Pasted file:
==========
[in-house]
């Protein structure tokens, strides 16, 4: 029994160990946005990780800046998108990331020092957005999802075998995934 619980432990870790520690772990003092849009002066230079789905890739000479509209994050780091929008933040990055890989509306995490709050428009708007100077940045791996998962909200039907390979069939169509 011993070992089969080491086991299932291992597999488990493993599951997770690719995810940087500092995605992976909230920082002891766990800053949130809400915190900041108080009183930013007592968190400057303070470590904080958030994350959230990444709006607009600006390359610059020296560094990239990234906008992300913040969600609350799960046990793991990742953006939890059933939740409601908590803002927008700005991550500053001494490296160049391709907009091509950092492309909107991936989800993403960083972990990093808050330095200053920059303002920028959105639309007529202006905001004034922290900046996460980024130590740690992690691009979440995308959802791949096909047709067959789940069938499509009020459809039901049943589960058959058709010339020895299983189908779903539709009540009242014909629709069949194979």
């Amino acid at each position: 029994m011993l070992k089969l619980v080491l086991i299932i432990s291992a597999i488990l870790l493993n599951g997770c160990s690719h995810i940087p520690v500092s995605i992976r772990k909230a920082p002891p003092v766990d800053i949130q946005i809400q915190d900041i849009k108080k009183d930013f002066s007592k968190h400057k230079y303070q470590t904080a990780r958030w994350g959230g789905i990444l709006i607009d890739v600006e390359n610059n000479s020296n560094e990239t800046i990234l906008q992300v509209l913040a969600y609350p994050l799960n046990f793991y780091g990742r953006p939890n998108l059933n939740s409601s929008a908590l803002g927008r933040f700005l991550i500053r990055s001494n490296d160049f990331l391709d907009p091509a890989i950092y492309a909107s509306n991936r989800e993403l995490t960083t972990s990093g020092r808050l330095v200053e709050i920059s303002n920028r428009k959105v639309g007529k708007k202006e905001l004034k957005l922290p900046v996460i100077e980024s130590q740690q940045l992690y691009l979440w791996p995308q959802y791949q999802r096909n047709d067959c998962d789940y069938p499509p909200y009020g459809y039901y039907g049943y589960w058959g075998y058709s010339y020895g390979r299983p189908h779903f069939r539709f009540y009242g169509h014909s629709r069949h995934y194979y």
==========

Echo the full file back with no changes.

[in-house]
């Protein structure tokens, strides 16, 4: 029994160990946005990780800046998108990331020092957005999802075998995934 619980432990870790520690772990003092849009002066230079789905890739000479509209994050780091929008933040990055890989509306995490709050428009708007100077940045791996998962909200039907390979069939169509 011993070992089969080491086991299932291992597999488990493993599951997770690719995810940087500092995605992976909230920082002891766990800053949130809400915190900041108080009183930013007592968190400057303070470590904080958030994350959230990444709006607009600006390359610059020296560094990239990234906008992300913040969600609350799960046990793991990742953006939890059933939740409601908590803002927008700005991550500053001494490296160049391709907009091509950092492309909107991936989800993403960083972990990093808050330095200053920059303002920028959105639309007529202006905001004034922290900046996460980024130590740690992690691009979440995308959802791949096909047709067959789940069938499509009020459809039901049943589960058959058709010339020895299983189908779903539709009540009242014909629709069949194979």
């Amino acid at each position: 029994m011993l070992k089969l619980v080491l086991i299932i432990s291992a597999i488990l870790l493993n599951g997770c160990s690719h995810i940087p520690v500092s995605i992976r772990k909230a920082p002891p003092v766990d800053i949130q946005i809400q915190d900041i849009k108080k009183d930013f002066s007592k968190h400057k230079y303070q470590t904080a990780r958030w994350g959230g789905i990444l709006i607009d890739v600006e390359n610059n000479s020296n560094e990239t800046i990234l906008q992300v509209l913040a969600y609350p994050l799960n046990f793991y780091g990742r953006p939890n998108l059933n939740s409601s929008a908590l803002g927008r933040f700005l991550i500053r990055s001494n490296d160049f990331l391709d907009p091509a890989i950092y492309a909107s509306n991936r989800e993403l995490t960083t972990s990093g020092r808050l330095v200053e709050i920059s303002n920028r428009k959105v639309g007529k708007k202006e905001l004034k957005l922290p900046v996460i100077e980024s130590q740690q940045l992690y691009l979440w791996p995308q959802y791949q999802r096909n047709d067959c998962d789940y069938p499509p909200y009020g459809y039901y039907g049943y589960w058959g075998y058709s010339y020895g390979r299983p189908h779903f069939r539709f009540y009242g169509h014909s629709r069949h995934y194979y």